I’m a generally rational person – so how come I’m saluting magpies?

PUBLISHED: 08:17 25 March 2019


THERE'S ONLY ONE! (Salutes) "Hello Mr Magpie, where's your wife?" CREDIT: Steve Round (

Steve Round (

From touching wood to saluting magpies, avoiding walking under ladders to carrying a ‘lucky’ stone, in the words of Stevie Wonder, I am very superstitious

It’s Magpie Saluting Season and I’ve almost dislocated my shoulder with the amount of respect I’ve been paying to the black and white tyrants that seem to circle my car, singularly just to taunt me.

I like to think that I’m a fairly rational person and yet the evidence strongly points to the fact that I am anything but – in fact, I am plagued by irrational superstitions and, until I compiled the list you are about to see, I had no idea to the degree they rule my life: it’s practically an affliction.

There will be no new shoes on my table, no peacock feathers brought into my house, ladders aren’t walked under, unbridled fear follows the breaking of a mirror, umbrellas aren’t put up indoors and if salt is dropped, more salt is thrown over my shoulder to blind the devil who, it appears, hangs about simply waiting for me to drop salt.

Money has to be put in new purses if I’m giving them as presents, a black cat crossing my path means good luck (I owned a black cat once and he crossed my path continually, but I reasoned it had to be someone ELSE’S black cat for it to count, which was why I wasn’t drowning in good luck), I won’t cross someone on the stairs at home, I won’t step on single drains or three drains in a row (two is OK, obviously), I have to bless and be blessed after sneezing, I touch wood if I hope something will or won’t happen and if I find a penny, I pick it up.

Then there are horseshoes, four-leaf clovers, finger crossing, birds defecating on one’s head (genuinely, this one MUST have been made up by the parent of a vain teenager who needed to appease them quickly, surely), I’m not keen on thirteen and I have a plethora of things I have decided are ‘lucky’. One of them is a totally unspectacular stone, another is a piece of glass – genuinely, it’s a miracle I’m allowed to use scissors and have my own bank account.

That said, according to new research, superstitious beliefs have been shown to promote positive mental attitudes because they provide people like me with a sense of control and help to reduce anxiety because those of us who believe in good luck charms feel we are actively involved in creating our own destiny.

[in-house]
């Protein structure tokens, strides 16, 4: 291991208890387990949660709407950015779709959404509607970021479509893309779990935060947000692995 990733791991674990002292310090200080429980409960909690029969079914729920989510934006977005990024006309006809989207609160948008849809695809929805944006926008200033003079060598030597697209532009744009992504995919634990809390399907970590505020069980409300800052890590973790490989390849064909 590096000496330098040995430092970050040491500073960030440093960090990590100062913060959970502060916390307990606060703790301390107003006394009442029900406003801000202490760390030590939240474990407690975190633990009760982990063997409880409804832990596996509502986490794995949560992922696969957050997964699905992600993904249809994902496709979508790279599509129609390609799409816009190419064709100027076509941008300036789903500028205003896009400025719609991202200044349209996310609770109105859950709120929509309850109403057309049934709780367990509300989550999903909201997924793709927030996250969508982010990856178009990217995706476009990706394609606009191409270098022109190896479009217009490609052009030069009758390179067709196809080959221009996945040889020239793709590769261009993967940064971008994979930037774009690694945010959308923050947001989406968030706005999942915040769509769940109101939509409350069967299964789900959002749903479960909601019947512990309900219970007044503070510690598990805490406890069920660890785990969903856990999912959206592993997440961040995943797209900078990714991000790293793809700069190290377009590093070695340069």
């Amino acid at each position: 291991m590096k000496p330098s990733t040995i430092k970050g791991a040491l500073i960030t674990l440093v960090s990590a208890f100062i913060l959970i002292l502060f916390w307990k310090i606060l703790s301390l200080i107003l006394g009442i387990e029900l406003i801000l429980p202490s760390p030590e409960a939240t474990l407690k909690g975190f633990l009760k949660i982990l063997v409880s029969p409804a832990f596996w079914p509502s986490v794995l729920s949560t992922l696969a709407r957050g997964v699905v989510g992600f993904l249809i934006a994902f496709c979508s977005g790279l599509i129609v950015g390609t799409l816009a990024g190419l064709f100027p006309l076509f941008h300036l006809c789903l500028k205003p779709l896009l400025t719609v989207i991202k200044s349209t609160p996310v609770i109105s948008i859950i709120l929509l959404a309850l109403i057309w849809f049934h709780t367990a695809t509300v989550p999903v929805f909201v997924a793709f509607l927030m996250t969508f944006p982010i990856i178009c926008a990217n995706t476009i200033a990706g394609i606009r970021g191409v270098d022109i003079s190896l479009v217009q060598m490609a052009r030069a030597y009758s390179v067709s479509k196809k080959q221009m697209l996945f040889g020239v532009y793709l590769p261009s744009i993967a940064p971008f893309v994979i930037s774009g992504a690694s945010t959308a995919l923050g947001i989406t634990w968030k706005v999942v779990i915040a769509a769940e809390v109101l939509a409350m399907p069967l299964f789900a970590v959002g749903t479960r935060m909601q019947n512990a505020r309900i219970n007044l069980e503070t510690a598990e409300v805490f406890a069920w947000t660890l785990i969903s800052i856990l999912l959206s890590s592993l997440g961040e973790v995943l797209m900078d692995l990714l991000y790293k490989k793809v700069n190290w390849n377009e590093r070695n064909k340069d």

Of course, we’re not, but one should never let fact get in the way of a good story – and no one, least of all me, has a clue what would happen if I suddenly stopped saluting magpies: who knows, perhaps the country would descend into some kind of miserable chaos and desperate uncertainty.

Oh, hang on…look, genuinely, I am still saluting magpies so THIS IS NOT MY FAULT, OK?

I feel somewhat cheated that I never lived during a time when you could make up a rhyme (along the lines of “one for sorrow, two for joy…”) and everyone would start saluting black and white birds while asking them the whereabouts of their wife in case not doing so would lead to some kind of immediate devastation: I would have made up SO many rhymes.

As an aside, in a straw poll – by which I mean that I asked a couple of people when I remembered to – it appears there’s no prescriptive way in which to salute a magpie: some people just salute and say “good morning!”, others cross themselves, others won’t even say the word ‘magpie’ in the same way that actors avoid talking about the Scottish play and some people go looking for a crow to “cancel out” the magpie. It’s 2019.

I wish that I could claim that the above is an April Fool’s Day joke, but in addition to April 1 being a week away,I am also allergic to pranks.I’ve always thought they’rethe lowest form of humour which is why in the past I’ve been asked to write them for this newspaper, I expect: they know my level.

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